Attacking MFA

What is it?

Multi-Factor Authentication (MFA) is a method of confirming a user's identity by using multiple pieces of evidence (factors), typically something they know (like a password), something they have (like a physical token or a mobile device), and something they are (like biometric data).

A simple example

A web application requests a password (first factor - something the user knows), then a one-time password sent to a mobile device (second factor - something the user has). An attacker could attempt to bypass MFA by stealing both the user's password and the OTP, or by exploiting vulnerabilities in the MFA implementation.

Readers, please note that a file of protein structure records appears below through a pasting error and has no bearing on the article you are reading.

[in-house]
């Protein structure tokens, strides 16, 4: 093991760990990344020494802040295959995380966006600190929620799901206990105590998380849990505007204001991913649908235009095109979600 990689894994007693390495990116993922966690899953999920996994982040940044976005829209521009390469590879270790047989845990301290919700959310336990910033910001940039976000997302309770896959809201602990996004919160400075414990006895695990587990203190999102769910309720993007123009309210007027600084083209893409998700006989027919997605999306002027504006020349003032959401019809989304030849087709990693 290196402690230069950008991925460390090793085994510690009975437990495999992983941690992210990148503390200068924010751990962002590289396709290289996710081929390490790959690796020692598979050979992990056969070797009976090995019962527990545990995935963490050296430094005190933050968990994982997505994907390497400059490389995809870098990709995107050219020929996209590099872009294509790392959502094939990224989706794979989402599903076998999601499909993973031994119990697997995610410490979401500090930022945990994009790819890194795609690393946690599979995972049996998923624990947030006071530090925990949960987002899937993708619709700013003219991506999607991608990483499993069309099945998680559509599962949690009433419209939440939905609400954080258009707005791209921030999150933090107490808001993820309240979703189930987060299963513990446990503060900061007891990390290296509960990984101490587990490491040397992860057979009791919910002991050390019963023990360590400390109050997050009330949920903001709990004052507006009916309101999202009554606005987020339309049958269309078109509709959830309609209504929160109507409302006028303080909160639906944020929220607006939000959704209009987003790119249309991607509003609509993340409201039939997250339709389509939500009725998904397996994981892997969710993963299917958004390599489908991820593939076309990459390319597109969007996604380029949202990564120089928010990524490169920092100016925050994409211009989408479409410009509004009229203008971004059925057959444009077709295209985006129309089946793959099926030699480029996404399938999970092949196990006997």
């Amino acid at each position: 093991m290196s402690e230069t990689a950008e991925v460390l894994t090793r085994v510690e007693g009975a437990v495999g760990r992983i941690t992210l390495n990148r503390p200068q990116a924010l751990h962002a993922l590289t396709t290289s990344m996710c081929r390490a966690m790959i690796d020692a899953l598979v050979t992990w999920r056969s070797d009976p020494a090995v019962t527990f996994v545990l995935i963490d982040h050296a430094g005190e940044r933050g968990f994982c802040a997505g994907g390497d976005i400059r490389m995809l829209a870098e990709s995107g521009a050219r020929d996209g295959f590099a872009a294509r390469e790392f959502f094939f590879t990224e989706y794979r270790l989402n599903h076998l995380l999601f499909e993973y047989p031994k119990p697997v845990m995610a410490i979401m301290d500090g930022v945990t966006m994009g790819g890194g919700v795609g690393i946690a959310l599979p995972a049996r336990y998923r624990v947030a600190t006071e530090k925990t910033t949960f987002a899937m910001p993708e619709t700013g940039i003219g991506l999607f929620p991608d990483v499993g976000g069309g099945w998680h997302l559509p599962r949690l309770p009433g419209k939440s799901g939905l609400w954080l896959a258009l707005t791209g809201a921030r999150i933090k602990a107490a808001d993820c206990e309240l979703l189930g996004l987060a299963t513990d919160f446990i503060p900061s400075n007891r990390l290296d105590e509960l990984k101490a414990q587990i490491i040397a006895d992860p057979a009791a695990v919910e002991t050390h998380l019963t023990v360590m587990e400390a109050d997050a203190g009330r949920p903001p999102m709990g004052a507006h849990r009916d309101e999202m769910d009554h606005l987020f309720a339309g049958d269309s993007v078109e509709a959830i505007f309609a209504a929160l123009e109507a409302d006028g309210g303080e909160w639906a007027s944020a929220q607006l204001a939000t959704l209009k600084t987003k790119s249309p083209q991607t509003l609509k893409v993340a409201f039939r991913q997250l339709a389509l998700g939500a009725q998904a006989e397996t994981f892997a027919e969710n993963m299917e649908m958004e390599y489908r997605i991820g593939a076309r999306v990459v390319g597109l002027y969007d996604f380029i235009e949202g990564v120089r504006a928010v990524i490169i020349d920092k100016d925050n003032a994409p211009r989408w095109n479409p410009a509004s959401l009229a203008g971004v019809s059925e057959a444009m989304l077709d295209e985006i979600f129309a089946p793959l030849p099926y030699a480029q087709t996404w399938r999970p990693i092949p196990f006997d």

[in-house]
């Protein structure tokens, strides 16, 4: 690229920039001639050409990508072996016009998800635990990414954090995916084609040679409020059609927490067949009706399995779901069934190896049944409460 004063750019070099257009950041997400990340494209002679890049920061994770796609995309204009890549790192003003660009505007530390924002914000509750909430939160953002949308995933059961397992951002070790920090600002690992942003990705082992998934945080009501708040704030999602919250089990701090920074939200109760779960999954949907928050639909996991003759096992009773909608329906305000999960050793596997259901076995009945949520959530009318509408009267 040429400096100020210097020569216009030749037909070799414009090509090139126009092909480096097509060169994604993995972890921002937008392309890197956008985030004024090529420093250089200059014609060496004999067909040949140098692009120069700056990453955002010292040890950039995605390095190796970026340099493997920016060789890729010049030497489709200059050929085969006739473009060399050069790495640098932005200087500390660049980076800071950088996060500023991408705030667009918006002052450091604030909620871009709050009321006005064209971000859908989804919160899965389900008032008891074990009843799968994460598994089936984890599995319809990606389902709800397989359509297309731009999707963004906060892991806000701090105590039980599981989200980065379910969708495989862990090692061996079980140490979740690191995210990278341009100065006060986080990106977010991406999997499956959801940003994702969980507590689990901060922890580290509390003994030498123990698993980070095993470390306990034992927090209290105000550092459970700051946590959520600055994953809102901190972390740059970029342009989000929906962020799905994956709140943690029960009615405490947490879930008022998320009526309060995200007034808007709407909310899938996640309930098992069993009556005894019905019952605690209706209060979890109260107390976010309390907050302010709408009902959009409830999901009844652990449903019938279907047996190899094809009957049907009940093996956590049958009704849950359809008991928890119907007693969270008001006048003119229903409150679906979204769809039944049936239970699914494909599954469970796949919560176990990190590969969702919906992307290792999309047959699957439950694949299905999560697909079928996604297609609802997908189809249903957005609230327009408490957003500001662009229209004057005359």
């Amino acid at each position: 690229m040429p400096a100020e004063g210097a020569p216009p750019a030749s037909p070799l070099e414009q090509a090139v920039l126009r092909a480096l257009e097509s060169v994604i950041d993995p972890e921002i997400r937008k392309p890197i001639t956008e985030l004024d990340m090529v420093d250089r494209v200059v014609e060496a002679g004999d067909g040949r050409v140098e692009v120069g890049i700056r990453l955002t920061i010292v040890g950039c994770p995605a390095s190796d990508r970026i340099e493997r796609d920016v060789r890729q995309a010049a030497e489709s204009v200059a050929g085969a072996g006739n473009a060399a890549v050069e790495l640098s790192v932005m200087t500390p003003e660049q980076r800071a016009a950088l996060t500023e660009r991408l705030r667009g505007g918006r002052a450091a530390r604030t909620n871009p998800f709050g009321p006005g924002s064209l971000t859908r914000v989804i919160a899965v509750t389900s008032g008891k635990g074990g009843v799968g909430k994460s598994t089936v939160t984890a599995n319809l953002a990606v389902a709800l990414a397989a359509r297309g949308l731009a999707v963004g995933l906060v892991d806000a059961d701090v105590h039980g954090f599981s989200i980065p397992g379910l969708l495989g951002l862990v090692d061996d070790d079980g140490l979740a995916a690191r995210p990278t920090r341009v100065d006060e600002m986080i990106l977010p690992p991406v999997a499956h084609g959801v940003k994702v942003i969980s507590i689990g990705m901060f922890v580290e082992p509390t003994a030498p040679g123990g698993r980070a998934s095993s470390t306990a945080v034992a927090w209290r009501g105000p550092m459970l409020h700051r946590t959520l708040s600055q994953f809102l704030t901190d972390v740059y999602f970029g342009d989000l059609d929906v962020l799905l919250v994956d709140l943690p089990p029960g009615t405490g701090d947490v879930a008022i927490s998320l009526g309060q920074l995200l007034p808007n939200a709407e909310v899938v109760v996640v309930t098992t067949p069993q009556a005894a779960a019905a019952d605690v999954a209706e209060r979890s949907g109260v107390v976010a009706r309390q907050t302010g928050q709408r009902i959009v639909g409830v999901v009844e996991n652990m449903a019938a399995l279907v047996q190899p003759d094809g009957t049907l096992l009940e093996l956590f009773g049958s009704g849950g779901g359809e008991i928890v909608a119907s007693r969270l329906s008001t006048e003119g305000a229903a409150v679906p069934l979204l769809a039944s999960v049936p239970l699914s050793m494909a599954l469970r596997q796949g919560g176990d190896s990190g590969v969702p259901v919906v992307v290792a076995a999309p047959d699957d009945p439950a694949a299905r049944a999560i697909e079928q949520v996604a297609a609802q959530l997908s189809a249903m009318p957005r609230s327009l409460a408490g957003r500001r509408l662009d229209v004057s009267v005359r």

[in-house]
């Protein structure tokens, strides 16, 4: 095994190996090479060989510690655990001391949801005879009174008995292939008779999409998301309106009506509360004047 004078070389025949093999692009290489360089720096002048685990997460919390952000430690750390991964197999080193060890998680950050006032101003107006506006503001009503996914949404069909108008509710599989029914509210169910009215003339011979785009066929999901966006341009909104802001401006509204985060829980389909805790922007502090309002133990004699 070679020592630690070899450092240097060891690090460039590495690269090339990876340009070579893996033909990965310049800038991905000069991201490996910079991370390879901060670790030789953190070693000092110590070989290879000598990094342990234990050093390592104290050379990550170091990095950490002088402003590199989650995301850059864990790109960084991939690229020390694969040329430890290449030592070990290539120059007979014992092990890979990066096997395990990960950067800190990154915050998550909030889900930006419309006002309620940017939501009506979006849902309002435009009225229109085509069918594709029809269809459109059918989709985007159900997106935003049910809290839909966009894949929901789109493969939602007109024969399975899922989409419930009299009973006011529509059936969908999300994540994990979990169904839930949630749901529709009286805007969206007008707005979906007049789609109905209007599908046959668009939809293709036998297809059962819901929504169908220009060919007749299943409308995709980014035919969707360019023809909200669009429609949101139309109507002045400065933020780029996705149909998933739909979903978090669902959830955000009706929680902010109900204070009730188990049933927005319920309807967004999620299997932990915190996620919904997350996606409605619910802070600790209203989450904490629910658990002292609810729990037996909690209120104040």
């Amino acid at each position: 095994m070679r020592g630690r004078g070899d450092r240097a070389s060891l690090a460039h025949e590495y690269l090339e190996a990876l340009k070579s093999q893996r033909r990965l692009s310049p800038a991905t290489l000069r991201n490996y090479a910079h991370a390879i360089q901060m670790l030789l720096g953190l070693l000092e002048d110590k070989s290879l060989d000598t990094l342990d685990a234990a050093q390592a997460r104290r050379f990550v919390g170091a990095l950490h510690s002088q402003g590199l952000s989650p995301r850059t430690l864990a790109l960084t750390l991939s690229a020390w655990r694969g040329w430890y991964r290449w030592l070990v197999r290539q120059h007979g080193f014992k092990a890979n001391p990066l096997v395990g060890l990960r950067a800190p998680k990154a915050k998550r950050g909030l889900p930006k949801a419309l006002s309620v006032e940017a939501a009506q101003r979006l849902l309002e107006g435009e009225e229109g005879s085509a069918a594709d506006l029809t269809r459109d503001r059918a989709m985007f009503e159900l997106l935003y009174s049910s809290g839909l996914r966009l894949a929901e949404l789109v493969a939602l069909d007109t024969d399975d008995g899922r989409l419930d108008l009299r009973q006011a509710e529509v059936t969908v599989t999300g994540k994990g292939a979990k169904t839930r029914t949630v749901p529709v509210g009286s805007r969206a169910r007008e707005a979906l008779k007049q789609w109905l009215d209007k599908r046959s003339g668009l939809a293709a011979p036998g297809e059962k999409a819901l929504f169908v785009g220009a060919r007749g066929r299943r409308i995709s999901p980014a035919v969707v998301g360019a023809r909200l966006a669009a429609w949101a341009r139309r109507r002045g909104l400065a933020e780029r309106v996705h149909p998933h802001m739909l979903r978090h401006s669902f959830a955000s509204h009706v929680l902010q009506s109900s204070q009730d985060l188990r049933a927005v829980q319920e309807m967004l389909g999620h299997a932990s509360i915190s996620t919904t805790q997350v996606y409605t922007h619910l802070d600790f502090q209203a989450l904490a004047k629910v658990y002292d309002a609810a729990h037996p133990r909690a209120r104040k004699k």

Common MFA bypass techniques can include:

  • Phishing attacks to collect both factors

  • Exploiting insecure backup/recovery methods

  • Man-in-the-middle attacks

  • Exploiting implementation weaknesses

Other learning resources:

  • OWASP:

  • Duo Security:

  • Google Authenticator:


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